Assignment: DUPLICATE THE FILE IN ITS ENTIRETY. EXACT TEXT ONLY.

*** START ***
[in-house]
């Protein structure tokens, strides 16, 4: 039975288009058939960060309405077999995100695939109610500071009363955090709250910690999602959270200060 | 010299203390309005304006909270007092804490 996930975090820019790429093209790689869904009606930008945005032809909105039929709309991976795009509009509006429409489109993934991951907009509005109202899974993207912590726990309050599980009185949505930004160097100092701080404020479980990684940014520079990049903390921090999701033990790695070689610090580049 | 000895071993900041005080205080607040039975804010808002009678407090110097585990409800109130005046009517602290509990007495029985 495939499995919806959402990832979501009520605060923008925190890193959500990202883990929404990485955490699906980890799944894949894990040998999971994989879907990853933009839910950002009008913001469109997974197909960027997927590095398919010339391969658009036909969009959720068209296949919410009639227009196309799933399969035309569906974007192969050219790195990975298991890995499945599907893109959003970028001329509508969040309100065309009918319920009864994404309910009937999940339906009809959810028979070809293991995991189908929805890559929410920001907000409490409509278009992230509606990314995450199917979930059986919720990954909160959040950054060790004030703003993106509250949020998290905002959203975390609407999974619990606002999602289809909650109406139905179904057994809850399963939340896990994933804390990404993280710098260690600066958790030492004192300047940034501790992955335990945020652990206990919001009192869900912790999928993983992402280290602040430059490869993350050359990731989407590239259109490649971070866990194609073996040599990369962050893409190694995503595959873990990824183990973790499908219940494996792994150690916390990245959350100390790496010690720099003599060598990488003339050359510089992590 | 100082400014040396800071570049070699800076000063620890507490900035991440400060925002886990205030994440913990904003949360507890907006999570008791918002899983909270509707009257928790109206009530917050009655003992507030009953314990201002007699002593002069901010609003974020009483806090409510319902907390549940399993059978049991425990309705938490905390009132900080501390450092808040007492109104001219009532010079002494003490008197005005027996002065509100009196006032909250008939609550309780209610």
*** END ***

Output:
[in-house]
């Protein structure tokens, strides 16, 4: 039975288009058939960060309405077999995100695939109610500071009363955090709250910690999602959270200060 | 010299203390309005304006909270007092804490 996930975090820019790429093209790689869904009606930008945005032809909105039929709309991976795009509009509006429409489109993934991951907009509005109202899974993207912590726990309050599980009185949505930004160097100092701080404020479980990684940014520079990049903390921090999701033990790695070689610090580049 | 000895071993900041005080205080607040039975804010808002009678407090110097585990409800109130005046009517602290509990007495029985 495939499995919806959402990832979501009520605060923008925190890193959500990202883990929404990485955490699906980890799944894949894990040998999971994989879907990853933009839910950002009008913001469109997974197909960027997927590095398919010339391969658009036909969009959720068209296949919410009639227009196309799933399969035309569906974007192969050219790195990975298991890995499945599907893109959003970028001329509508969040309100065309009918319920009864994404309910009937999940339906009809959810028979070809293991995991189908929805890559929410920001907000409490409509278009992230509606990314995450199917979930059986919720990954909160959040950054060790004030703003993106509250949020998290905002959203975390609407999974619990606002999602289809909650109406139905179904057994809850399963939340896990994933804390990404993280710098260690600066958790030492004192300047940034501790992955335990945020652990206990919001009192869900912790999928993983992402280290602040430059490869993350050359990731989407590239259109490649971070866990194609073996040599990369962050893409190694995503595959873990990824183990973790499908219940494996792994150690916390990245959350100390790496010690720099003599060598990488003339050359510089992590 | 100082400014040396800071570049070699800076000063620890507490900035991440400060925002886990205030994440913990904003949360507890907006999570008791918002899983909270509707009257928790109206009530917050009655003992507030009953314990201002007699002593002069901010609003974020009483806090409510319902907390549940399993059978049991425990309705938490905390009132900080501390450092808040007492109104001219009532010079002494003490008197005005027996002065509100009196006032909250008939609550309780209610």